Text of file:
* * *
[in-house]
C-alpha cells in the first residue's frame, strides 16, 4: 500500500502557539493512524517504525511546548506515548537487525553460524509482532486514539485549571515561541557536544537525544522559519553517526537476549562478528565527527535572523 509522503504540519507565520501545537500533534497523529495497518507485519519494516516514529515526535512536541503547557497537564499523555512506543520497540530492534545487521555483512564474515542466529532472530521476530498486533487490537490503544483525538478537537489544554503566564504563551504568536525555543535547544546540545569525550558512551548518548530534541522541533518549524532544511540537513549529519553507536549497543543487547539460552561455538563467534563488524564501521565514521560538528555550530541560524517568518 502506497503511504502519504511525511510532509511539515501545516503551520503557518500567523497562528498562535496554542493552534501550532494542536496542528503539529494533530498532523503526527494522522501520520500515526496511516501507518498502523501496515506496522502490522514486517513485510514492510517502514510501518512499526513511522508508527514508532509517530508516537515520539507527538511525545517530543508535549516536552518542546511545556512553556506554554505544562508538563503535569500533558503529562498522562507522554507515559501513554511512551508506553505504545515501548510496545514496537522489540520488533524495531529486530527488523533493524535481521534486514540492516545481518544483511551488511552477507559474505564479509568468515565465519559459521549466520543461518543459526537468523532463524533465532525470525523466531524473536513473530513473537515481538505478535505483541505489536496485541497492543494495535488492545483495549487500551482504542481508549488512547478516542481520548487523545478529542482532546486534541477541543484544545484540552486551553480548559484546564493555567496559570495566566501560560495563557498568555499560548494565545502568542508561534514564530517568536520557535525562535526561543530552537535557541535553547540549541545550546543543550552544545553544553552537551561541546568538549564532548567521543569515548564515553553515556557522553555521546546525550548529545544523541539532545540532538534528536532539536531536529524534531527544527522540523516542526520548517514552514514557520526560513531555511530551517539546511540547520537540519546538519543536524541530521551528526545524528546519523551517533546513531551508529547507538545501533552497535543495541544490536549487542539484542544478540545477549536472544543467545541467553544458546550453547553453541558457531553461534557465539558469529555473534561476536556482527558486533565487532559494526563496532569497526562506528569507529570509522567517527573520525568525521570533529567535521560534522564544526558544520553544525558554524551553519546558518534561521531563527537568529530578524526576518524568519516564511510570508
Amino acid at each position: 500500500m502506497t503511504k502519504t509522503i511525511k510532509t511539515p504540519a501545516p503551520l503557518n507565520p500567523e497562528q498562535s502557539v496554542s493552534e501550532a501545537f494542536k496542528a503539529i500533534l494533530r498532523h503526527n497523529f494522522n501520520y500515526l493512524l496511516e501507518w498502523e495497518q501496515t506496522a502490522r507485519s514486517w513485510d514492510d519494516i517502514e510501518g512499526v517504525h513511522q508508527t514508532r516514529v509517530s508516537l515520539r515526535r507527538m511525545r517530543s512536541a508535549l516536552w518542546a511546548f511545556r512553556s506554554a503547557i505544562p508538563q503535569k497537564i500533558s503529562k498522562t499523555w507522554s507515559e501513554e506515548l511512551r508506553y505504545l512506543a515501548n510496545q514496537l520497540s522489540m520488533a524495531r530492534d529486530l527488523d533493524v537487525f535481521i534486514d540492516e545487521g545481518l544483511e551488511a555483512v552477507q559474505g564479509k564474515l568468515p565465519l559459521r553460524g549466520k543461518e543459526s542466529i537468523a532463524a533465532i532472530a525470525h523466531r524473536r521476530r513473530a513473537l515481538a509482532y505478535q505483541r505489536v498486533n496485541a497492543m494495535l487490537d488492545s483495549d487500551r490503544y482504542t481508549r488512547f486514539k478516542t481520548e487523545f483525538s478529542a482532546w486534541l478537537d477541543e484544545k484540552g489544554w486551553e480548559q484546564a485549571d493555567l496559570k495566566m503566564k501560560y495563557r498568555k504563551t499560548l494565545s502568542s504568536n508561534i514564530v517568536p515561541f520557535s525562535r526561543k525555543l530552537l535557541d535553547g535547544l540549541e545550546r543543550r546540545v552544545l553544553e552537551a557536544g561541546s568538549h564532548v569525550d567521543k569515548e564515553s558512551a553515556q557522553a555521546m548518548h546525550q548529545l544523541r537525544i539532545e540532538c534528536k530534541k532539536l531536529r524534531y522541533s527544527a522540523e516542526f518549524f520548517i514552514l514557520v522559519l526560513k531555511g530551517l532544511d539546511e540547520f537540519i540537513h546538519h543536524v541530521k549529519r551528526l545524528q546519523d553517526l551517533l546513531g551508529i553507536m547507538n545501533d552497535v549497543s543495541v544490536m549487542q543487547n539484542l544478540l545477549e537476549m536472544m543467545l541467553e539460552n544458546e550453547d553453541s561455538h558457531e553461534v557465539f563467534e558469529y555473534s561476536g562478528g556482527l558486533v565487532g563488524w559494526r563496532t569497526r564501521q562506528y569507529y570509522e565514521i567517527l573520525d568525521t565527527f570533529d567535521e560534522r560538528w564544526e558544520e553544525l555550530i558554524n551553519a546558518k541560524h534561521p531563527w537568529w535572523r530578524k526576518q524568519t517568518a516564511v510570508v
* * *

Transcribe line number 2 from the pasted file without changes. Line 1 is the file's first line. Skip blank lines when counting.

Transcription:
C-alpha cells in the first residue's frame, strides 16, 4: 500500500502557539493512524517504525511546548506515548537487525553460524509482532486514539485549571515561541557536544537525544522559519553517526537476549562478528565527527535572523 509522503504540519507565520501545537500533534497523529495497518507485519519494516516514529515526535512536541503547557497537564499523555512506543520497540530492534545487521555483512564474515542466529532472530521476530498486533487490537490503544483525538478537537489544554503566564504563551504568536525555543535547544546540545569525550558512551548518548530534541522541533518549524532544511540537513549529519553507536549497543543487547539460552561455538563467534563488524564501521565514521560538528555550530541560524517568518 502506497503511504502519504511525511510532509511539515501545516503551520503557518500567523497562528498562535496554542493552534501550532494542536496542528503539529494533530498532523503526527494522522501520520500515526496511516501507518498502523501496515506496522502490522514486517513485510514492510517502514510501518512499526513511522508508527514508532509517530508516537515520539507527538511525545517530543508535549516536552518542546511545556512553556506554554505544562508538563503535569500533558503529562498522562507522554507515559501513554511512551508506553505504545515501548510496545514496537522489540520488533524495531529486530527488523533493524535481521534486514540492516545481518544483511551488511552477507559474505564479509568468515565465519559459521549466520543461518543459526537468523532463524533465532525470525523466531524473536513473530513473537515481538505478535505483541505489536496485541497492543494495535488492545483495549487500551482504542481508549488512547478516542481520548487523545478529542482532546486534541477541543484544545484540552486551553480548559484546564493555567496559570495566566501560560495563557498568555499560548494565545502568542508561534514564530517568536520557535525562535526561543530552537535557541535553547540549541545550546543543550552544545553544553552537551561541546568538549564532548567521543569515548564515553553515556557522553555521546546525550548529545544523541539532545540532538534528536532539536531536529524534531527544527522540523516542526520548517514552514514557520526560513531555511530551517539546511540547520537540519546538519543536524541530521551528526545524528546519523551517533546513531551508529547507538545501533552497535543495541544490536549487542539484542544478540545477549536472544543467545541467553544458546550453547553453541558457531553461534557465539558469529555473534561476536556482527558486533565487532559494526563496532569497526562506528569507529570509522567517527573520525568525521570533529567535521560534522564544526558544520553544525558554524551553519546558518534561521531563527537568529530578524526576518524568519516564511510570508